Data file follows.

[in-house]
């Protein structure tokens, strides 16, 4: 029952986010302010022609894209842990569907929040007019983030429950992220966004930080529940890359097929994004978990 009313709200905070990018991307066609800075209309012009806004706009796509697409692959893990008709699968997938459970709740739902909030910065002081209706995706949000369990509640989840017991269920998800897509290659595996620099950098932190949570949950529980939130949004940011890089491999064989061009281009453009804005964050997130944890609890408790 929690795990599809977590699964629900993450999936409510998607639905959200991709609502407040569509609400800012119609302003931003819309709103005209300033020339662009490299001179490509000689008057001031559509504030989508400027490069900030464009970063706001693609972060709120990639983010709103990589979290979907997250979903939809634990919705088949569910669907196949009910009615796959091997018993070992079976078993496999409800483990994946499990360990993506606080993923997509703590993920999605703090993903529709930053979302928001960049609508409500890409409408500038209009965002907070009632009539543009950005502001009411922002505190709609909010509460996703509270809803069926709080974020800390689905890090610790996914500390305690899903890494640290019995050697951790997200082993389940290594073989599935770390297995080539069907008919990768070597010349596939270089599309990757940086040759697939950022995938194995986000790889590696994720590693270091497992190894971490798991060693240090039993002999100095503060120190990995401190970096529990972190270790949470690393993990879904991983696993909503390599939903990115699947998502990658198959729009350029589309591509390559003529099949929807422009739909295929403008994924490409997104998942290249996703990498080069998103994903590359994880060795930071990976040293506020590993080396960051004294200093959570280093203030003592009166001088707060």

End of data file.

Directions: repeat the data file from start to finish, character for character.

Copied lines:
[in-house]
């Protein structure tokens, strides 16, 4: 029952986010302010022609894209842990569907929040007019983030429950992220966004930080529940890359097929994004978990 009313709200905070990018991307066609800075209309012009806004706009796509697409692959893990008709699968997938459970709740739902909030910065002081209706995706949000369990509640989840017991269920998800897509290659595996620099950098932190949570949950529980939130949004940011890089491999064989061009281009453009804005964050997130944890609890408790 929690795990599809977590699964629900993450999936409510998607639905959200991709609502407040569509609400800012119609302003931003819309709103005209300033020339662009490299001179490509000689008057001031559509504030989508400027490069900030464009970063706001693609972060709120990639983010709103990589979290979907997250979903939809634990919705088949569910669907196949009910009615796959091997018993070992079976078993496999409800483990994946499990360990993506606080993923997509703590993920999605703090993903529709930053979302928001960049609508409500890409409408500038209009965002907070009632009539543009950005502001009411922002505190709609909010509460996703509270809803069926709080974020800390689905890090610790996914500390305690899903890494640290019995050697951790997200082993389940290594073989599935770390297995080539069907008919990768070597010349596939270089599309990757940086040759697939950022995938194995986000790889590696994720590693270091497992190894971490798991060693240090039993002999100095503060120190990995401190970096529990972190270790949470690393993990879904991983696993909503390599939903990115699947998502990658198959729009350029589309591509390559003529099949929807422009739909295929403008994924490409997104998942290249996703990498080069998103994903590359994880060795930071990976040293506020590993080396960051004294200093959570280093203030003592009166001088707060």